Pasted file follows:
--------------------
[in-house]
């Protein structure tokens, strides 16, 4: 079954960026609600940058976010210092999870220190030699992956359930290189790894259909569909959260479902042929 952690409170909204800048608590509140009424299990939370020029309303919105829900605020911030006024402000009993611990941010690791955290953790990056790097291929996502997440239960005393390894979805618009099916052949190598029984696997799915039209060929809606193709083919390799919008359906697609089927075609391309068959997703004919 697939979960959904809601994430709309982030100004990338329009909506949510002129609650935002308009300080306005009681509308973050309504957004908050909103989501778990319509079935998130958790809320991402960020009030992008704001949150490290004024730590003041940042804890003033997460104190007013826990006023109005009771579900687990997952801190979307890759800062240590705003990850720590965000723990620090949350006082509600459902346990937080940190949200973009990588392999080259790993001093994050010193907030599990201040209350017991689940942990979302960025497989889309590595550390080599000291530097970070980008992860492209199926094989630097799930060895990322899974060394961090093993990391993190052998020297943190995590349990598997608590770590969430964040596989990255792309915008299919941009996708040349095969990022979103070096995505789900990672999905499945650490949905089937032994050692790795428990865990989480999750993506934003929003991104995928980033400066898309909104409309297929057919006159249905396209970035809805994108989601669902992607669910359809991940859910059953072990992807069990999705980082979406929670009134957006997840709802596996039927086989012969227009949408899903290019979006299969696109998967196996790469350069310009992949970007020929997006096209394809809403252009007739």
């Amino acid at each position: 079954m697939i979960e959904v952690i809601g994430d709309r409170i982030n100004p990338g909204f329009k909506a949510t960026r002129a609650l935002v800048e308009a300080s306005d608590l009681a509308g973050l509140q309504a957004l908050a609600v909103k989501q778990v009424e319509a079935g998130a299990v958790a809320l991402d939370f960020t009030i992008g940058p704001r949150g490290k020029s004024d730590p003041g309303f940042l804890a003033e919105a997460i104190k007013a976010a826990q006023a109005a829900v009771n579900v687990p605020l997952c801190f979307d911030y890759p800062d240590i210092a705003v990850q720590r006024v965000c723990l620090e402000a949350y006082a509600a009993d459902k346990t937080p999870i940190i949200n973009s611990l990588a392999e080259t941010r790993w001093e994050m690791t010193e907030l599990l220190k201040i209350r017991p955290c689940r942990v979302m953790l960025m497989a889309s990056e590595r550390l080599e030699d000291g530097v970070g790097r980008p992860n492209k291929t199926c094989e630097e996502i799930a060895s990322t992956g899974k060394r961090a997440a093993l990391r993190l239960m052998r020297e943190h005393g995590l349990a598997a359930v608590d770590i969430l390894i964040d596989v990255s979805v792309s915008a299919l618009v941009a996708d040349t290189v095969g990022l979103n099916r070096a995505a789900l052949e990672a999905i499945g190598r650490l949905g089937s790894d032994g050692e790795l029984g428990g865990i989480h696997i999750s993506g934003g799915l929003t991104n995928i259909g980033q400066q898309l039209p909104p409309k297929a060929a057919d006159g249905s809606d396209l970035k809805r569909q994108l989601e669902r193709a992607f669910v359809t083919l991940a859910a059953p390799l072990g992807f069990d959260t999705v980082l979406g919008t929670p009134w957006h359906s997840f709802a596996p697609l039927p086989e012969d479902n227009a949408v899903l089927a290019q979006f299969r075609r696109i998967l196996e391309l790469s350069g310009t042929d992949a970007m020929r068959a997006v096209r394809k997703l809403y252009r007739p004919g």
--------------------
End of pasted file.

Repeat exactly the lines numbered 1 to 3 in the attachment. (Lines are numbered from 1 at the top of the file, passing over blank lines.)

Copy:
[in-house]
């Protein structure tokens, strides 16, 4: 079954960026609600940058976010210092999870220190030699992956359930290189790894259909569909959260479902042929 952690409170909204800048608590509140009424299990939370020029309303919105829900605020911030006024402000009993611990941010690791955290953790990056790097291929996502997440239960005393390894979805618009099916052949190598029984696997799915039209060929809606193709083919390799919008359906697609089927075609391309068959997703004919 697939979960959904809601994430709309982030100004990338329009909506949510002129609650935002308009300080306005009681509308973050309504957004908050909103989501778990319509079935998130958790809320991402960020009030992008704001949150490290004024730590003041940042804890003033997460104190007013826990006023109005009771579900687990997952801190979307890759800062240590705003990850720590965000723990620090949350006082509600459902346990937080940190949200973009990588392999080259790993001093994050010193907030599990201040209350017991689940942990979302960025497989889309590595550390080599000291530097970070980008992860492209199926094989630097799930060895990322899974060394961090093993990391993190052998020297943190995590349990598997608590770590969430964040596989990255792309915008299919941009996708040349095969990022979103070096995505789900990672999905499945650490949905089937032994050692790795428990865990989480999750993506934003929003991104995928980033400066898309909104409309297929057919006159249905396209970035809805994108989601669902992607669910359809991940859910059953072990992807069990999705980082979406929670009134957006997840709802596996039927086989012969227009949408899903290019979006299969696109998967196996790469350069310009992949970007020929997006096209394809809403252009007739």
């Amino acid at each position: 079954m697939i979960e959904v952690i809601g994430d709309r409170i982030n100004p990338g909204f329009k909506a949510t960026r002129a609650l935002v800048e308009a300080s306005d608590l009681a509308g973050l509140q309504a957004l908050a609600v909103k989501q778990v009424e319509a079935g998130a299990v958790a809320l991402d939370f960020t009030i992008g940058p704001r949150g490290k020029s004024d730590p003041g309303f940042l804890a003033e919105a997460i104190k007013a976010a826990q006023a109005a829900v009771n579900v687990p605020l997952c801190f979307d911030y890759p800062d240590i210092a705003v990850q720590r006024v965000c723990l620090e402000a949350y006082a509600a009993d459902k346990t937080p999870i940190i949200n973009s611990l990588a392999e080259t941010r790993w001093e994050m690791t010193e907030l599990l220190k201040i209350r017991p955290c689940r942990v979302m953790l960025m497989a889309s990056e590595r550390l080599e030699d000291g530097v970070g790097r980008p992860n492209k291929t199926c094989e630097e996502i799930a060895s990322t992956g899974k060394r961090a997440a093993l990391r993190l239960m052998r020297e943190h005393g995590l349990a598997a359930v608590d770590i969430l390894i964040d596989v990255s979805v792309s915008a299919l618009v941009a996708d040349t290189v095969g990022l979103n099916r070096a995505a789900l052949e990672a999905i499945g190598r650490l949905g089937s790894d032994g050692e790795l029984g428990g865990i989480h696997i999750s993506g934003g799915l929003t991104n995928i259909g980033q400066q898309l039209p909104p409309k297929a060929a057919d006159g249905s809606d396209l970035k809805r569909q994108l989601e669902r193709a992607f669910v359809t083919l991940a859910a059953p390799l072990g992807f069990d959260t999705v980082l979406g919008t929670p009134w957006h359906s997840f709802a596996p697609l039927p086989e012969d479902n227009a949408v899903l089927a290019q979006f299969r075609r696109i998967l196996e391309l790469s350069g310009t042929d992949a970007m020929r068959a997006v096209r394809k997703l809403y252009r007739p004919g």